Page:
Canonical ordination(正準序列化, 適訳無): An ordination in which the axes are constrained to be linear combinations of environmental variables. Designed to detect patterns of variation in the species that can be best explained by the observed environmental variables. Differs from indirect ordination because it incorporates a correlation and regression between floristic data and environmental factors within the ordination analysis.
Direct ordination (modified after Kent & Coker 1992)
(Detrended) canonical correspondence analysis ([D]CCA)

Not strictly indirect ordination since it is a revised version of DCA with ordination axes constrained by multiple regression with environmental factors. Use CANOCO / CANOPLOT / CANODRAW (Micro$oft Windows version available) for analysis (ter Braak et al. 2002)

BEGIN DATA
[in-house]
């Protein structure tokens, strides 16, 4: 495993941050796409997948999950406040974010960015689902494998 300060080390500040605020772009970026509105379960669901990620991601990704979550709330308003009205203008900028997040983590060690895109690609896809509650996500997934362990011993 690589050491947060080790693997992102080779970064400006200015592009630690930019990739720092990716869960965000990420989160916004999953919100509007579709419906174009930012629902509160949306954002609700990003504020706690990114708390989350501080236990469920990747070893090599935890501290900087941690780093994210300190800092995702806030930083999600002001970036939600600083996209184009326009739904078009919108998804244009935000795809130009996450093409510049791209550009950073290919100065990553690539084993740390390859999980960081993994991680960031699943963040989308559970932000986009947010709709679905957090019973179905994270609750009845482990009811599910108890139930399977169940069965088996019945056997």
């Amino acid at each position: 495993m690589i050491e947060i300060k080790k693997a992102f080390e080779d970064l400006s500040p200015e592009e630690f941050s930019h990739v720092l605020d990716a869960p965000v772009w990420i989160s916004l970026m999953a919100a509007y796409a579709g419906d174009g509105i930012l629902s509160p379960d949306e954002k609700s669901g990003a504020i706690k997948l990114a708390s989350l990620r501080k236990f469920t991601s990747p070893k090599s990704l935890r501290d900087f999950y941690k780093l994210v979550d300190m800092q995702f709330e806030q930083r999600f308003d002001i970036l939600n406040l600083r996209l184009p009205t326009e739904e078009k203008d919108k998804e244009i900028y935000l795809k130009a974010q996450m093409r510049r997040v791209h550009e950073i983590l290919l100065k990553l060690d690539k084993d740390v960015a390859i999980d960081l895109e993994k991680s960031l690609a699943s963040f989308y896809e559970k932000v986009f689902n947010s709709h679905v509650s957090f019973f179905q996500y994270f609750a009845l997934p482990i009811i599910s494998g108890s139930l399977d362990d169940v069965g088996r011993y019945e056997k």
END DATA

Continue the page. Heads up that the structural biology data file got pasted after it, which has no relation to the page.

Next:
Becoming widely used

CCA is the canonical form of correspondence analysis (CA). As in CA, this is an iterative approach with scores which eventually stabilize. CCA uses multiple regression to select the linear combination of environmental variables that maximizes the dispersion of the species scores, i.e., CCA chooses the best weights for the environmental variables for maximum species dispersion. Maximum dispersion is the same as explaining most of the variation in the species score on each axis. Further axes are linear combinations of environmental variables that maximize dispersion of species scores but uncorrelated with previous axes. CCA does not give sites maximum dispersion because sites are restricted to be a linear combination of environmental variables.